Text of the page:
He also stated that the new Inland Revenue Act presented in Parliament would take away discretion from ministers, and move towards a rule based system.
The Audit Bill and the Customs Ordinance will be put forth in near future, he added, in an effort to cite how the legislative framework was being reinforced before delving into the next budget.
In closing, he drew attention to the procurement process, and stated that e-procurement should be introduced as practiced in countries such as Bangladesh, India, Nepal and Afghanistan which had progressed ahead of Sri Lanka.
Meanwhile, Deputy Minister of Policy Planning and Economic Development, Dr. Harsha de Silva stated that Sri Lankan economic growth had been reasonably strong, but added that the country had “messed up [the] export equation”.
“Unless we fix it we are not going to go anywhere,” he said.
Reiterating the sentiments brought out by his preceding speakers, he also stated that Sri Lanka must refer to data, analyse data and figure out what was right and wrong, without making baseless decisions.
“SL to me is not a South Asian country. Sri Lanka to me is an Indian Ocean country. Unless we are able to leverage that god-given advantage, we will meander along.”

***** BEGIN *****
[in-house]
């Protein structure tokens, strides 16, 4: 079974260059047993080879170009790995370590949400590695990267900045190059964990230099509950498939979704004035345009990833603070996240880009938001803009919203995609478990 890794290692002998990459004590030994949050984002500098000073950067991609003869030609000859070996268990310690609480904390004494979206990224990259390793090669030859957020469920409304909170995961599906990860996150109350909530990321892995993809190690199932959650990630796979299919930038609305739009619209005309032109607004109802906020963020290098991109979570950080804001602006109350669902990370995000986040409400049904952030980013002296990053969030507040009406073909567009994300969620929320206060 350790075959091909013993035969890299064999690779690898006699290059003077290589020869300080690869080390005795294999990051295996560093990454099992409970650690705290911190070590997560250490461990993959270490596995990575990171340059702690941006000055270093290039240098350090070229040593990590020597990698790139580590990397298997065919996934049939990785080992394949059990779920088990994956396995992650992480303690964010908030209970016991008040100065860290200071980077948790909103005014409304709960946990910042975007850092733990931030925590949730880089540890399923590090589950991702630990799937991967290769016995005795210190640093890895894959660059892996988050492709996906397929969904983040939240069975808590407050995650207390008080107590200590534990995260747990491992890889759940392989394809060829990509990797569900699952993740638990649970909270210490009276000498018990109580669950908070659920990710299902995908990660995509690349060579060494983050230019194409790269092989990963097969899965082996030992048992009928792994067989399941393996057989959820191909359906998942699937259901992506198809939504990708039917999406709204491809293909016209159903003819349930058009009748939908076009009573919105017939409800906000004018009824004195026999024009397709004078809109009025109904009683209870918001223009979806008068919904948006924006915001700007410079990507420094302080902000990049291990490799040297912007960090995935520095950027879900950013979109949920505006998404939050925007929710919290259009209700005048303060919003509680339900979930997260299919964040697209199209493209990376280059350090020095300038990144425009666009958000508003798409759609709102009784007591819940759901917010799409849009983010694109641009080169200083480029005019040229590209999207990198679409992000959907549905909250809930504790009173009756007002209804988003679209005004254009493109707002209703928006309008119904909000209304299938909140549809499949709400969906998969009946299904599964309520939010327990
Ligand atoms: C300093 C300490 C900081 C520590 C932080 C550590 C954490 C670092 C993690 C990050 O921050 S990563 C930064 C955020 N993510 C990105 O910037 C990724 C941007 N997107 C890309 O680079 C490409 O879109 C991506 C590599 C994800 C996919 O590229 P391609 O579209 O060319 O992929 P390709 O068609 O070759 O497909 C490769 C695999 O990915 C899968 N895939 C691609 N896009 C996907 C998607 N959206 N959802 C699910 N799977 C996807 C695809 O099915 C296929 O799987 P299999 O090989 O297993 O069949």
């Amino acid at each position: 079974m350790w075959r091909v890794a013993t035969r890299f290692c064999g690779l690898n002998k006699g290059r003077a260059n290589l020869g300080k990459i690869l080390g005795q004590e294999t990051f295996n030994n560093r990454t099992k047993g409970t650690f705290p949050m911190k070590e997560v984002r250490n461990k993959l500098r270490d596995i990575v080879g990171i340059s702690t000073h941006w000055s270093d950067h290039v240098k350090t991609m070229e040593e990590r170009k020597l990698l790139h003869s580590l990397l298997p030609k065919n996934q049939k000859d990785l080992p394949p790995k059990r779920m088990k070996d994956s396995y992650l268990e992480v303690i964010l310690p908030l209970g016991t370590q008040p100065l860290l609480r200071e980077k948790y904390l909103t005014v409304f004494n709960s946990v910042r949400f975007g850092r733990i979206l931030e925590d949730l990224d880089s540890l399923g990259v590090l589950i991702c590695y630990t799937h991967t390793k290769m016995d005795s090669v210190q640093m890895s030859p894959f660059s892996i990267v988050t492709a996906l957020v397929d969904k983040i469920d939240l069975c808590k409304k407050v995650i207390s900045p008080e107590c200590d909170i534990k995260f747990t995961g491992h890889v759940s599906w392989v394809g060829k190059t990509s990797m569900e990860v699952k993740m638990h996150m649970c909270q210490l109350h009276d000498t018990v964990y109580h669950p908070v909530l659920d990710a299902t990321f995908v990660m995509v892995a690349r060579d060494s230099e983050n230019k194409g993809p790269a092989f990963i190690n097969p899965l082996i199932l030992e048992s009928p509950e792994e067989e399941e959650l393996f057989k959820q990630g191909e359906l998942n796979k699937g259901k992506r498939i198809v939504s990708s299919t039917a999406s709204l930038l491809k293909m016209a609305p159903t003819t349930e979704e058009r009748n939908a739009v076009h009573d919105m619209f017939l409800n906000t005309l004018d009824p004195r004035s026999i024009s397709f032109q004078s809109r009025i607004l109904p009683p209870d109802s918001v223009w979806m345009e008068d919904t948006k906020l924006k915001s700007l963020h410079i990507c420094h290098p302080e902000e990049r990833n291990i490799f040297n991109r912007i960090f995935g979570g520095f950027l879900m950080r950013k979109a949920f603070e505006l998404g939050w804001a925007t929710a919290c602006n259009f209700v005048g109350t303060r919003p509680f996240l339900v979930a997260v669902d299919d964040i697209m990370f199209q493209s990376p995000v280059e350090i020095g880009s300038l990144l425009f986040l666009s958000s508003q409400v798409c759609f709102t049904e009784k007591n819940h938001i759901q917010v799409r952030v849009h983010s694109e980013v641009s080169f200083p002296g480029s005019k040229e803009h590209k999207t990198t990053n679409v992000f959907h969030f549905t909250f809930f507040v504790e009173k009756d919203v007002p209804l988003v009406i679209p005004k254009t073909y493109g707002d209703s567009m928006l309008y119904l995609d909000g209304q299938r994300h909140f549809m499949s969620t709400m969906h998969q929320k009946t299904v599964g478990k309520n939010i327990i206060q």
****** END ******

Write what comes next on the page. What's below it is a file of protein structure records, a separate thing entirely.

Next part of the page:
Speaking at the first session of the Sri Lanka Economic Summit of 2017, the Minister of Public Enterprise Development, Kabir Hashim, in response to a question directed at him, responded by stating that there were state-owned enterprises which, due to poor management, lack of financial discipline, and politicization, were raking up large losses on account of mismanagement.
However, he pointed out that all state-owned enterprises were not there to merely make profit, explaining that they also had a social role.
The question therefore, he said, was whether the loss was on account of said social role or mismanagement, of which he cited the latter to be problematic.
Furthermore, Hashim also expressed his lack of faith in privatization “in the real sense”.
Citing an example to show that there were instances where the state also had the capability to be competitive, he pointed out how the American state of Chicago outsourced the state’s garbage collection programme to a private company it collapsed, resulting in the Government vesting it back, whereupon the collection became much more efficient than it was in the hands of the private sector.
He therefore explained that the authorities were now looking into public-private partnerships to professionalize management.